Click here to join our team!
Vocabulary Learning Activities to Assign for At-Home Practice
Same students claim they find learning vocabulary at home really difficult.
In most cases, the problem is students just sit in front of the words and do what I tend to call “passive learning”, which is basically reading through the vocabulary list over and over again, while their mind is on something else.
Memorizing words requires “active learning”, a set of lively strategies to keep your mind focus at all times.
Here are some tips and techniques to do just that!
- Flashcards: There are great new ways out there to create flashcards that can help us with vocabulary learning. One of my favorites is Bitsboard, an app that helps us learn new words on the go.
- Language learning tests and quizzes: Resources like Memrise or Socrocative enable teachers to create their own lists of vocabulary for students to learn. You can also track their progress and target students that are finding it really challenging.
- The key ring: I got this one from a friend that was learning Chinese. Another great way to learn vocabulary on the go is to make small cards for each word (Spanish on the front, English on the back), hole punch them and put them on a key ring. You can take them with you and practice learning and revising the vocabulary anywhere you go.
- FluentU: FluentU is a great way to learn new vocabulary in a natural way, as it turns trailers, music clips and other videos into language learning resources. It also provides multimedia flashcards, vocabulary lists, audio support and other resources to make Spanish much easier for students!
Your students can’t stop with the chit chat in class? Transform your vocabulary sessions with these games and resources, and put them back on the right track. They’ll stop chatting in English and start gabbing away in Spanish!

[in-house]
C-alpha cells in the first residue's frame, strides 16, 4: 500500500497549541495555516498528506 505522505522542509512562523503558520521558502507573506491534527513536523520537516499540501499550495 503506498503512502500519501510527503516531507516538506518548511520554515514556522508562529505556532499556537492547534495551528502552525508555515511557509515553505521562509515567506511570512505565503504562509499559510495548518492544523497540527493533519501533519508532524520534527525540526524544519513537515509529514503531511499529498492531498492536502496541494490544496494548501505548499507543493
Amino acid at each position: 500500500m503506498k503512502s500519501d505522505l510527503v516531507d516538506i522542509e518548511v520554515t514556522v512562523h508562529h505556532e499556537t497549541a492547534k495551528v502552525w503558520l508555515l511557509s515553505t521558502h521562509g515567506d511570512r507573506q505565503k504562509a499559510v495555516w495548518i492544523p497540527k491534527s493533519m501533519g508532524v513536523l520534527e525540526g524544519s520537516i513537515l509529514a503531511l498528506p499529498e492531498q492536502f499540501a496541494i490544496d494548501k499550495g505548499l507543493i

And One More Thing…
As I mentioned a moment ago, FluentU is a great tool for teaching Spanish. Let’s talk a little more about what FluentU offers!
We feature tons of clips—the modern, audio-visual equivalent of short stories, if you will.
How can video clips aid Spanish teachers in class? FluentU takes real-world videos—like music videos, cartoons, documentaries and more—and turns them into personalized language learning lessons for you and your students.
We’ve got a tremendous collection of authentic Spanish videos that people in the Spanish-speaking world actually watch on the regular. There are tons of great choices here when you’re looking for material for in-class activities or homework. Plus, all the videos are sorted by skill level and are carefully annotated for students.
Each video has interactive subtitles. If a student comes across a word they’re unfamiliar with, they can hover their cursor over the subtitled word. That word’s definition, pronunciation and in-context usage examples will all pop up on-screen instantly. This is what your students will get after they click “watch” on a video. Clicking “learn” opens up a whole new learning experience for them.
In learn mode, all the vocabulary and grammar from the video is taught and reinforced through varied repetition (practicing the same concepts in different forms and contexts). They’ll play with flashcards, games, word matches and exercises like “fill in the blank.”
The best part is that FluentU keeps track of the vocabulary that they’re learning, and it recommends examples and videos based on what they’ve already learned. Every student has a truly personalized experience, even if they’re learning the same video.
If you liked this post, something tells me that you'll love FluentU, the best way to teach Spanish with real-world videos.